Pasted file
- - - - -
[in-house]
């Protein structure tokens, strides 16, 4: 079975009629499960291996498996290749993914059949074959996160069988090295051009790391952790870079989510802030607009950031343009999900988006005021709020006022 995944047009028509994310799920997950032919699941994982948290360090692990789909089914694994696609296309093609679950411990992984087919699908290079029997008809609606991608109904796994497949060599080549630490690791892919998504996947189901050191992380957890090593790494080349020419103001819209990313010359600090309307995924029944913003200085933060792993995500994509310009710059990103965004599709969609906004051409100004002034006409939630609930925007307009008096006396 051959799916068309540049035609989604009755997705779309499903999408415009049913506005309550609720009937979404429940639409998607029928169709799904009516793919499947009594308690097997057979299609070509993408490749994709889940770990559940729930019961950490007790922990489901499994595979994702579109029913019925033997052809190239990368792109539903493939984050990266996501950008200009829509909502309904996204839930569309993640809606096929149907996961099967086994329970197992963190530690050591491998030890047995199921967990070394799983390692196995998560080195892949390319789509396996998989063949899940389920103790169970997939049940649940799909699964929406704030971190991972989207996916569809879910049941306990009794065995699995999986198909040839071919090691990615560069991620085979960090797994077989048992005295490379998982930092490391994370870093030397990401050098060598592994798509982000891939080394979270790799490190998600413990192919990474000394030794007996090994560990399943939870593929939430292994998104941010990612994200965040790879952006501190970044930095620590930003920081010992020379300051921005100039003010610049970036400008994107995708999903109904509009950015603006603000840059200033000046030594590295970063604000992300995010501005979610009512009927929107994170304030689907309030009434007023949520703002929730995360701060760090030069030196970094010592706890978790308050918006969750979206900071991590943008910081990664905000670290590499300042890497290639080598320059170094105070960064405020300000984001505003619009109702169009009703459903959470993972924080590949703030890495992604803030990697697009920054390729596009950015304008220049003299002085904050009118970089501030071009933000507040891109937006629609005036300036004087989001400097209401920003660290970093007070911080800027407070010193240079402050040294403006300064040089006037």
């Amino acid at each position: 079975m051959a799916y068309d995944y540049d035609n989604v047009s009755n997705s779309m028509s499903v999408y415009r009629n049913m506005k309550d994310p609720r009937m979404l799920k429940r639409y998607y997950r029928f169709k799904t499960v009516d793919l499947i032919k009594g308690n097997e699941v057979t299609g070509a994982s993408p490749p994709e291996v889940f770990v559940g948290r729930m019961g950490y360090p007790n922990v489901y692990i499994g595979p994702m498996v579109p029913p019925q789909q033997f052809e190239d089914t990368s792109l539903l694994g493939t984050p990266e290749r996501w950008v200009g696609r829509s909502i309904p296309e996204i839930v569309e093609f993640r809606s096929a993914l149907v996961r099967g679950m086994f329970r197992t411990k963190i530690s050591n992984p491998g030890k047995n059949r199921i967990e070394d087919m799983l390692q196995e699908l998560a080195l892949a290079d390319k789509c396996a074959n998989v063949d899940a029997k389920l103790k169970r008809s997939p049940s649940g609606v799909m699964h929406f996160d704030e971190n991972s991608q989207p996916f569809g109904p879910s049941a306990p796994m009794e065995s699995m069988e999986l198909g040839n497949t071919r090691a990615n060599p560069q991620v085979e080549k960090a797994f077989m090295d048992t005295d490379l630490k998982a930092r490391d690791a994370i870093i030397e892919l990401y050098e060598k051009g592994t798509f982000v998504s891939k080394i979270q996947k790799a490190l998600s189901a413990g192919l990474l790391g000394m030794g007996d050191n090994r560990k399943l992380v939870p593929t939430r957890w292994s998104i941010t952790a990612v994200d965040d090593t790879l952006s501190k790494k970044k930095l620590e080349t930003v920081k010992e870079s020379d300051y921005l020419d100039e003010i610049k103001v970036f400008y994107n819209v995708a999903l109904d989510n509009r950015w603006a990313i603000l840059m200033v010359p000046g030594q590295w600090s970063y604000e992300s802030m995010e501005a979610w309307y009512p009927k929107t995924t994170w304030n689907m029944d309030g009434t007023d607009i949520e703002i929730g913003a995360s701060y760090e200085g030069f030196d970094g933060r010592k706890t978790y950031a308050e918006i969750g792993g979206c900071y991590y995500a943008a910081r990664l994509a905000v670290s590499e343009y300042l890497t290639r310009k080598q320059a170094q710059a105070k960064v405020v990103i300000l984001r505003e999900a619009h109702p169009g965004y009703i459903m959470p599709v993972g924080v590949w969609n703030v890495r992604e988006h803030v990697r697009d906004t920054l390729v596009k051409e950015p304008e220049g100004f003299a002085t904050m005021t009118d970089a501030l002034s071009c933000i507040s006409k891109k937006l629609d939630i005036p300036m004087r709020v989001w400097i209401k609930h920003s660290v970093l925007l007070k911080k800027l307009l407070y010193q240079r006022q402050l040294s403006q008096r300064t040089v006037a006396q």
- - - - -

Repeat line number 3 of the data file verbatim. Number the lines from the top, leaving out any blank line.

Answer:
């Amino acid at each position: 079975m051959a799916y068309d995944y540049d035609n989604v047009s009755n997705s779309m028509s499903v999408y415009r009629n049913m506005k309550d994310p609720r009937m979404l799920k429940r639409y998607y997950r029928f169709k799904t499960v009516d793919l499947i032919k009594g308690n097997e699941v057979t299609g070509a994982s993408p490749p994709e291996v889940f770990v559940g948290r729930m019961g950490y360090p007790n922990v489901y692990i499994g595979p994702m498996v579109p029913p019925q789909q033997f052809e190239d089914t990368s792109l539903l694994g493939t984050p990266e290749r996501w950008v200009g696609r829509s909502i309904p296309e996204i839930v569309e093609f993640r809606s096929a993914l149907v996961r099967g679950m086994f329970r197992t411990k963190i530690s050591n992984p491998g030890k047995n059949r199921i967990e070394d087919m799983l390692q196995e699908l998560a080195l892949a290079d390319k789509c396996a074959n998989v063949d899940a029997k389920l103790k169970r008809s997939p049940s649940g609606v799909m699964h929406f996160d704030e971190n991972s991608q989207p996916f569809g109904p879910s049941a306990p796994m009794e065995s699995m069988e999986l198909g040839n497949t071919r090691a990615n060599p560069q991620v085979e080549k960090a797994f077989m090295d048992t005295d490379l630490k998982a930092r490391d690791a994370i870093i030397e892919l990401y050098e060598k051009g592994t798509f982000v998504s891939k080394i979270q996947k790799a490190l998600s189901a413990g192919l990474l790391g000394m030794g007996d050191n090994r560990k399943l992380v939870p593929t939430r957890w292994s998104i941010t952790a990612v994200d965040d090593t790879l952006s501190k790494k970044k930095l620590e080349t930003v920081k010992e870079s020379d300051y921005l020419d100039e003010i610049k103001v970036f400008y994107n819209v995708a999903l109904d989510n509009r950015w603006a990313i603000l840059m200033v010359p000046g030594q590295w600090s970063y604000e992300s802030m995010e501005a979610w309307y009512p009927k929107t995924t994170w304030n689907m029944d309030g009434t007023d607009i949520e703002i929730g913003a995360s701060y760090e200085g030069f030196d970094g933060r010592k706890t978790y950031a308050e918006i969750g792993g979206c900071y991590y995500a943008a910081r990664l994509a905000v670290s590499e343009y300042l890497t290639r310009k080598q320059a170094q710059a105070k960064v405020v990103i300000l984001r505003e999900a619009h109702p169009g965004y009703i459903m959470p599709v993972g924080v590949w969609n703030v890495r992604e988006h803030v990697r697009d906004t920054l390729v596009k051409e950015p304008e220049g100004f003299a002085t904050m005021t009118d970089a501030l002034s071009c933000i507040s006409k891109k937006l629609d939630i005036p300036m004087r709020v989001w400097i209401k609930h920003s660290v970093l925007l007070k911080k800027l307009l407070y010193q240079r006022q402050l040294s403006q008096r300064t040089v006037a006396q």